By VICKEY MOUZE
U.S. Army Cadet Command
Against a backdrop of seven upright black and gold banners, each featuring one of the Army Values—Loyalty, Duty, Respect, Selfless Service, Honor, Integrity and Personal Courage—U.S. Army Cadet Command and Fort Knox honored its outgoing deputy commanding general and welcomed a new deputy commanding officer Friday at the Patton Museum of Leadership.
Maj. Gen. Jeff Smith, commander, USACC, hosted the farewell and welcome ceremony that included preceremonial music played by the 113th Army Band. In his remarks, Smith lauded accomplishments of Brig. Gen. Erik Peterson, the outgoing DCG.
During Peterson’s 10-month tenure, his responsibilities cut across traditional, functional
and organizational boundaries, Smith said.
Smith thanked him for the “…support of my vision and guidance” by, among other duties, serving as the senior trainer and mentor of eight ROTC brigades, 273 senior ROTC host programs spread throughout the country in more than 1,300 colleges and universities; and 1,731 high school Army JROTC programs worldwide.
Peterson’s “vast operational and combat experience was exactly the right match for Cadet Command at the time of his arrival last year,” Smith said; traits Peterson will draw on as he starts his next assignment as deputy commanding general, 2nd Infantry Division, Korea.
Promising at the start of his remarks that he would follow “the three Bs to guide ceremonial remarks—be brief, be brilliant and be gone,” which elicited laughter from the audience—Peterson thanked Smith for his leadership and vision. He also thanked local community and civic leaders for their support for the installation’s Soldiers and Families.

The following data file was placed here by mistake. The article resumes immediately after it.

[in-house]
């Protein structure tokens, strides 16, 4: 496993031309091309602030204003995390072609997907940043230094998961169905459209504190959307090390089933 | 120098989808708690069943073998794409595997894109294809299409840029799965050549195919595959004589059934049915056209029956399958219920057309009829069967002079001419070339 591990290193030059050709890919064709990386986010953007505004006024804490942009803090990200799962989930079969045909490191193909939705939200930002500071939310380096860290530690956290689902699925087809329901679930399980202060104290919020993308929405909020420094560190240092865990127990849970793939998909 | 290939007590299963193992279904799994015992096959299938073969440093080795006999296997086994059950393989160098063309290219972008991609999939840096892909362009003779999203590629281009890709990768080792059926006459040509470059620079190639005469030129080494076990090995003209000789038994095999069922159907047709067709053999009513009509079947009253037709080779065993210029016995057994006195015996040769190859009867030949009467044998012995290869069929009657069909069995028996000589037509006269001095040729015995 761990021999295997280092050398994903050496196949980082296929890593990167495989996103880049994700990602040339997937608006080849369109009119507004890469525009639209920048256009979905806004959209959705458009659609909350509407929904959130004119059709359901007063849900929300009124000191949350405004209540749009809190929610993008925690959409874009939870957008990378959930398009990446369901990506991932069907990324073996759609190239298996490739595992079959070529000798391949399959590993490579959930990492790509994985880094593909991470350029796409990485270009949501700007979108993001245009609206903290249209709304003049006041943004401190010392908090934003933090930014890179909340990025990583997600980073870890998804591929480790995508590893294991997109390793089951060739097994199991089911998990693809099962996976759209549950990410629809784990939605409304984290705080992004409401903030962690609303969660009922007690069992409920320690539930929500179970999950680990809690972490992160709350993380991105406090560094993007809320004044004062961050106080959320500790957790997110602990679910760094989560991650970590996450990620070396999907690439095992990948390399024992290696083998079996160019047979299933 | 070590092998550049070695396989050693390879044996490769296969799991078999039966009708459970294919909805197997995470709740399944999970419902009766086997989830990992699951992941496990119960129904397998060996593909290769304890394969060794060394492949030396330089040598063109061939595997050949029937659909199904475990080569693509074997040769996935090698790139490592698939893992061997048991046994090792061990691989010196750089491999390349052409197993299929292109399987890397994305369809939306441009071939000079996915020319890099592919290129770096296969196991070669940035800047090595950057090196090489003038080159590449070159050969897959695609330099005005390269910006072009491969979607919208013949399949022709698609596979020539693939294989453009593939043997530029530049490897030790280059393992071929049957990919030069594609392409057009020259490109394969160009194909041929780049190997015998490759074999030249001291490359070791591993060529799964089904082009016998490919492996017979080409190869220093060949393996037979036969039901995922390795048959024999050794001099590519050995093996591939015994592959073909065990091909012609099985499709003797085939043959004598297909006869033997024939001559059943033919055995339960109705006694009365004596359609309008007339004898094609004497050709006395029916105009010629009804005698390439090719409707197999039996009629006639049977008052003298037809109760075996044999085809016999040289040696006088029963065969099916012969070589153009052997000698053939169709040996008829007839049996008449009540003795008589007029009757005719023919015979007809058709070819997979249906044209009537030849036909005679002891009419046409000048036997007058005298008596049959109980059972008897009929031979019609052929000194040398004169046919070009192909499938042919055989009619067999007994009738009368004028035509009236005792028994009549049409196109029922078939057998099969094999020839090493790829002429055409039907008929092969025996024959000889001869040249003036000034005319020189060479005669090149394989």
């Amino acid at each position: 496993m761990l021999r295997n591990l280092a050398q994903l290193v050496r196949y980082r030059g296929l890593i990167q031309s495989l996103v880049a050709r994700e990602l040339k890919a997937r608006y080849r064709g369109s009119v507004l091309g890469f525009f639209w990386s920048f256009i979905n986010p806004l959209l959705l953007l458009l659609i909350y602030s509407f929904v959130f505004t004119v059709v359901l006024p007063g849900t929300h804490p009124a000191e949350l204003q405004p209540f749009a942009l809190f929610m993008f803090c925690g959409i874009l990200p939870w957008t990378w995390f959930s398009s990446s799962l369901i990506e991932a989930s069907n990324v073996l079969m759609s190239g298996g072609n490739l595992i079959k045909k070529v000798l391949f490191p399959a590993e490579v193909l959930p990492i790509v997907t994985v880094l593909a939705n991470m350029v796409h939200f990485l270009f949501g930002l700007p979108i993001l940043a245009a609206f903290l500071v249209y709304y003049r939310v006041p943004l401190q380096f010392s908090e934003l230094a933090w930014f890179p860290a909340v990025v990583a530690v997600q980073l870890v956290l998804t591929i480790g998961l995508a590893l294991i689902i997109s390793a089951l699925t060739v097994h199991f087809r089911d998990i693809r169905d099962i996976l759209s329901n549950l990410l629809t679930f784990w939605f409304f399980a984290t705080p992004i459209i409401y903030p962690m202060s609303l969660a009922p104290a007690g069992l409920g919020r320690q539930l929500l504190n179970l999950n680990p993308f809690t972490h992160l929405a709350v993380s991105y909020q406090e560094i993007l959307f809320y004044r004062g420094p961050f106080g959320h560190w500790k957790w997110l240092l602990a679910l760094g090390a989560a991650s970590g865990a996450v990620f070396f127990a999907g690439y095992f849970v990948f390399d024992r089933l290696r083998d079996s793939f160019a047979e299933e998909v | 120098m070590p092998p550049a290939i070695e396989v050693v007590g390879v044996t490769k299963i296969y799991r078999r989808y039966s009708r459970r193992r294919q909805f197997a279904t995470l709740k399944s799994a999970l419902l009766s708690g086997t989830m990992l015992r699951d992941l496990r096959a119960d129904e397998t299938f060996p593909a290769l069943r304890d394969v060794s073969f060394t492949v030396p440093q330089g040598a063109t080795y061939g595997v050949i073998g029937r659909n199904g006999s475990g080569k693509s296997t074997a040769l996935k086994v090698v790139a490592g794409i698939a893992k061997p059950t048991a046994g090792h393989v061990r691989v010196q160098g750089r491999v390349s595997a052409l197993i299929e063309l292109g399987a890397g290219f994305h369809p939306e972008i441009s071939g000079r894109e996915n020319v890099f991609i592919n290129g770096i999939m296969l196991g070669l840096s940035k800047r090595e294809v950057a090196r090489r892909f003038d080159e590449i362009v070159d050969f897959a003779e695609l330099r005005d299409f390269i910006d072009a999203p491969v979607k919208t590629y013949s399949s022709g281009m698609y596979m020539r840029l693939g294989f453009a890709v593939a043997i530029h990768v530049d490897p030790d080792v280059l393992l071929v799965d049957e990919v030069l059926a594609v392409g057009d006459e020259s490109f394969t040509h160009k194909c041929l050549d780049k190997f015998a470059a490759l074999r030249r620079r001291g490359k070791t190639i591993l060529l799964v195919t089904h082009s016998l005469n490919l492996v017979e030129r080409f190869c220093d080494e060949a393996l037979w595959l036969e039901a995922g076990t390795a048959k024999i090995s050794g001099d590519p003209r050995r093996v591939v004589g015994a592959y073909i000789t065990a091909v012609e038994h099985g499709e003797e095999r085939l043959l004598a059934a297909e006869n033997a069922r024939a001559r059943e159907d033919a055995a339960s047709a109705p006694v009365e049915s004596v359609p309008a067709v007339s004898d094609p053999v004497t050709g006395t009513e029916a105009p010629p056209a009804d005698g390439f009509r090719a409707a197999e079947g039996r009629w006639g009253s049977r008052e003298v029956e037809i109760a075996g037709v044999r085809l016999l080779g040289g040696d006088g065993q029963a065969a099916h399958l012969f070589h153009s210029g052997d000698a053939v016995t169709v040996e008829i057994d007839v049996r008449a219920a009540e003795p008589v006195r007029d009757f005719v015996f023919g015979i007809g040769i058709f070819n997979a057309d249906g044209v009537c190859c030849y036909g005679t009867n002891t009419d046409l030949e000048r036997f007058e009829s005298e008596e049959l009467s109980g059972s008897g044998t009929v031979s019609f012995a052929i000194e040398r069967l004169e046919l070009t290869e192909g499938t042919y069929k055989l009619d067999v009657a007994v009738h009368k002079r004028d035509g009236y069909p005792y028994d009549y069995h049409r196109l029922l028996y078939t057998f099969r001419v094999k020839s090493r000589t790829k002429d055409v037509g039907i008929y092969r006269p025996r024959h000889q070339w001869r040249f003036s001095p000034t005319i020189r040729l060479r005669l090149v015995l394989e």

Peterson said that his tour as DCG “had been an absolutely incredible experience.” He said he’s enjoyed the opportunity to work with a great team, “enthusiastic professionals who lead our ROTC program that produce more than 75 percent of the nation’s commissioned Army officers. These are the officers that provide the leadership, the training and the confidence to lead our nation’s sons and daughters.”
Smith welcomed Col. Maria Gervais to Cadet Command by noting “that as with Army tradition, as soon as we bid farewell to one great Army team there is another lurking is the doorway ready to grab hold of the mission and take it to a new level.”
He said that Gervais’ command and staff experiences and recent experience on the Army staff will
be instrumental as Cadet Command redesigns its senior ROTC program.
Addressing her directly, Smith told Gervais it’s a great time to be joining Cadet Command, noting that significant changes are planned for the senior ROTC curriculum that will deliver a program designed to produce the highest quality officer the nation’s Soldiers deserve and the nation expects.
In her remarks Gervais, who referred to herself as a “country girl,” told the audience that after spending the last six years on the East Coast with two of those six “buried in the bowels of the Pentagon” she had looked forward to standing out on the parade field, with its wide open spaces.
However, due to possible rain, the ceremony was moved from outside to an auditorium at the Gen. Patton Museum. She said that her parents, and especially her father, would be pleased at the location of the ceremony.
“My father greatly admired Patton,” she said.
She said that a number of years ago, she had been at Fort Knox as a young ROTC cadet attending basic camp. Her drill sergeant saw potential in her, something she didn’t see in herself at the time. Realizing she did have potential to do well helped ignite the passion that she has for the Army. She wants to help ignite that spark in current and future ROTC cadets.
“Our mission here at Cadet Command is priceless,” she said. “I’m deeply honored to be a part of that.”